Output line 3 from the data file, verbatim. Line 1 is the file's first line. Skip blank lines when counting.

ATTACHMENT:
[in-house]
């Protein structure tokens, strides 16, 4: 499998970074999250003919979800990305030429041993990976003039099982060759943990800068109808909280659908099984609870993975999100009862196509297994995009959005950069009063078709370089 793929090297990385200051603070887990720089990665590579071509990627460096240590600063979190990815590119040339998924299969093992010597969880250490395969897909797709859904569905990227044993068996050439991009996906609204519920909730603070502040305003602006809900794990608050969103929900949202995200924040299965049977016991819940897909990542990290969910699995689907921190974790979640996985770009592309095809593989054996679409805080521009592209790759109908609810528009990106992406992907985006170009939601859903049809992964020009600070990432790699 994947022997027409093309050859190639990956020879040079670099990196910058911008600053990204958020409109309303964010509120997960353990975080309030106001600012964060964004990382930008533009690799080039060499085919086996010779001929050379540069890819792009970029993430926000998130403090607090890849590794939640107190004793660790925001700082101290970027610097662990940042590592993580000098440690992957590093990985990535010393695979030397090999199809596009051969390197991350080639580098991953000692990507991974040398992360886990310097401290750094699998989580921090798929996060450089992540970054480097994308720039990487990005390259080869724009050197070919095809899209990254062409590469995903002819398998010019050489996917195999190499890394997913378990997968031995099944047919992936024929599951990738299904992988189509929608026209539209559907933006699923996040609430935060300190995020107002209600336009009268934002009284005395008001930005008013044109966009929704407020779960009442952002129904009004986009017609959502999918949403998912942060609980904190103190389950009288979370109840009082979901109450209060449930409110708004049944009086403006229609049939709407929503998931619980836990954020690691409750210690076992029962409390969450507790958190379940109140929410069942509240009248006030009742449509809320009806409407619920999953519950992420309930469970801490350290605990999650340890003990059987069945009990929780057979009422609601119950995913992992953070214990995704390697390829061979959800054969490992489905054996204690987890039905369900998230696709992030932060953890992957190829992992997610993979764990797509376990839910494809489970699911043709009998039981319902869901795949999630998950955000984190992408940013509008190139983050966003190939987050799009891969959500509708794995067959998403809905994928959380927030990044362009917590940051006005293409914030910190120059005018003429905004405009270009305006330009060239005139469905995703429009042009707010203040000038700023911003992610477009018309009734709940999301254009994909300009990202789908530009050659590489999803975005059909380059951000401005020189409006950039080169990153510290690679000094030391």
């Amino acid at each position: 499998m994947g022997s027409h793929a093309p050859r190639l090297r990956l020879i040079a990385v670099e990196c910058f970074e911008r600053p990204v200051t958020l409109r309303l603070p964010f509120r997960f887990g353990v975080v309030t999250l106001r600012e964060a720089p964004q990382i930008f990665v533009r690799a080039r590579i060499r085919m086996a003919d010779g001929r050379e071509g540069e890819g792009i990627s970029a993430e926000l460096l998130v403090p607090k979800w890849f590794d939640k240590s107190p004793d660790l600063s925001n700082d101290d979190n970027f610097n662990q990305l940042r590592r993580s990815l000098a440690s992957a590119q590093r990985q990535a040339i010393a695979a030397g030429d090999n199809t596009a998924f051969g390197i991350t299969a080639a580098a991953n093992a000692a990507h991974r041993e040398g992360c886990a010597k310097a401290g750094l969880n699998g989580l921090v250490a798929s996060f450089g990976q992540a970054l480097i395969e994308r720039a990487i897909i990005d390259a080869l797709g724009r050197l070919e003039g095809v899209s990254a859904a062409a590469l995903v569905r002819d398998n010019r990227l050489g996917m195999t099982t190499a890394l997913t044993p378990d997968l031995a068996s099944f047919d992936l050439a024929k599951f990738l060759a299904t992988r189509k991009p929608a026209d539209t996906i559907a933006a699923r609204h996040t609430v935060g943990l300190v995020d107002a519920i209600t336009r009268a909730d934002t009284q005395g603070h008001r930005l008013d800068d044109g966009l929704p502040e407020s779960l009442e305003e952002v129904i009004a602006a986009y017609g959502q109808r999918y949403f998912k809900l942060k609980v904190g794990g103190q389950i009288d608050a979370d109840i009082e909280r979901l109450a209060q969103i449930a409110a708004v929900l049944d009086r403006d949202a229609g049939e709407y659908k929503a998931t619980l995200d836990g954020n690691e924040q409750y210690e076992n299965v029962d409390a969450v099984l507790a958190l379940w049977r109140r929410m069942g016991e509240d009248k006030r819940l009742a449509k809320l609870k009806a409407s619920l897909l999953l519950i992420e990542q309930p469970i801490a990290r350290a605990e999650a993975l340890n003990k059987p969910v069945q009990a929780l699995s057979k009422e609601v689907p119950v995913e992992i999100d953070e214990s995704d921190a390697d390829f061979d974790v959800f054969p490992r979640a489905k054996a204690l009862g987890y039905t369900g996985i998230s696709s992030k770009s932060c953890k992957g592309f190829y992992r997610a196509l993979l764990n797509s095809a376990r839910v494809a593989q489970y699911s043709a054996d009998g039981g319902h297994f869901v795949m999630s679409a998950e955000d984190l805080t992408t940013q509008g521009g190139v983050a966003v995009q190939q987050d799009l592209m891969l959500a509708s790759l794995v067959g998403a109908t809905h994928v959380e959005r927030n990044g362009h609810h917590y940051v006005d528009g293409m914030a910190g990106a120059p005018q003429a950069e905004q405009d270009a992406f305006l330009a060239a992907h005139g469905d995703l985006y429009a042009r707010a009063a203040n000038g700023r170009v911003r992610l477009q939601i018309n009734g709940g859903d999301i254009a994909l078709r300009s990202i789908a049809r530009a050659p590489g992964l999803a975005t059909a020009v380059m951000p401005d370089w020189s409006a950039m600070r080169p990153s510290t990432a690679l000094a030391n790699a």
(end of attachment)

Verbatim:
């Amino acid at each position: 499998m994947g022997s027409h793929a093309p050859r190639l090297r990956l020879i040079a990385v670099e990196c910058f970074e911008r600053p990204v200051t958020l409109r309303l603070p964010f509120r997960f887990g353990v975080v309030t999250l106001r600012e964060a720089p964004q990382i930008f990665v533009r690799a080039r590579i060499r085919m086996a003919d010779g001929r050379e071509g540069e890819g792009i990627s970029a993430e926000l460096l998130v403090p607090k979800w890849f590794d939640k240590s107190p004793d660790l600063s925001n700082d101290d979190n970027f610097n662990q990305l940042r590592r993580s990815l000098a440690s992957a590119q590093r990985q990535a040339i010393a695979a030397g030429d090999n199809t596009a998924f051969g390197i991350t299969a080639a580098a991953n093992a000692a990507h991974r041993e040398g992360c886990a010597k310097a401290g750094l969880n699998g989580l921090v250490a798929s996060f450089g990976q992540a970054l480097i395969e994308r720039a990487i897909i990005d390259a080869l797709g724009r050197l070919e003039g095809v899209s990254a859904a062409a590469l995903v569905r002819d398998n010019r990227l050489g996917m195999t099982t190499a890394l997913t044993p378990d997968l031995a068996s099944f047919d992936l050439a024929k599951f990738l060759a299904t992988r189509k991009p929608a026209d539209t996906i559907a933006a699923r609204h996040t609430v935060g943990l300190v995020d107002a519920i209600t336009r009268a909730d934002t009284q005395g603070h008001r930005l008013d800068d044109g966009l929704p502040e407020s779960l009442e305003e952002v129904i009004a602006a986009y017609g959502q109808r999918y949403f998912k809900l942060k609980v904190g794990g103190q389950i009288d608050a979370d109840i009082e909280r979901l109450a209060q969103i449930a409110a708004v929900l049944d009086r403006d949202a229609g049939e709407y659908k929503a998931t619980l995200d836990g954020n690691e924040q409750y210690e076992n299965v029962d409390a969450v099984l507790a958190l379940w049977r109140r929410m069942g016991e509240d009248k006030r819940l009742a449509k809320l609870k009806a409407s619920l897909l999953l519950i992420e990542q309930p469970i801490a990290r350290a605990e999650a993975l340890n003990k059987p969910v069945q009990a929780l699995s057979k009422e609601v689907p119950v995913e992992i999100d953070e214990s995704d921190a390697d390829f061979d974790v959800f054969p490992r979640a489905k054996a204690l009862g987890y039905t369900g996985i998230s696709s992030k770009s932060c953890k992957g592309f190829y992992r997610a196509l993979l764990n797509s095809a376990r839910v494809a593989q489970y699911s043709a054996d009998g039981g319902h297994f869901v795949m999630s679409a998950e955000d984190l805080t992408t940013q509008g521009g190139v983050a966003v995009q190939q987050d799009l592209m891969l959500a509708s790759l794995v067959g998403a109908t809905h994928v959380e959005r927030n990044g362009h609810h917590y940051v006005d528009g293409m914030a910190g990106a120059p005018q003429a950069e905004q405009d270009a992406f305006l330009a060239a992907h005139g469905d995703l985006y429009a042009r707010a009063a203040n000038g700023r170009v911003r992610l477009q939601i018309n009734g709940g859903d999301i254009a994909l078709r300009s990202i789908a049809r530009a050659p590489g992964l999803a975005t059909a020009v380059m951000p401005d370089w020189s409006a950039m600070r080169p990153s510290t990432a690679l000094a030391n790699a």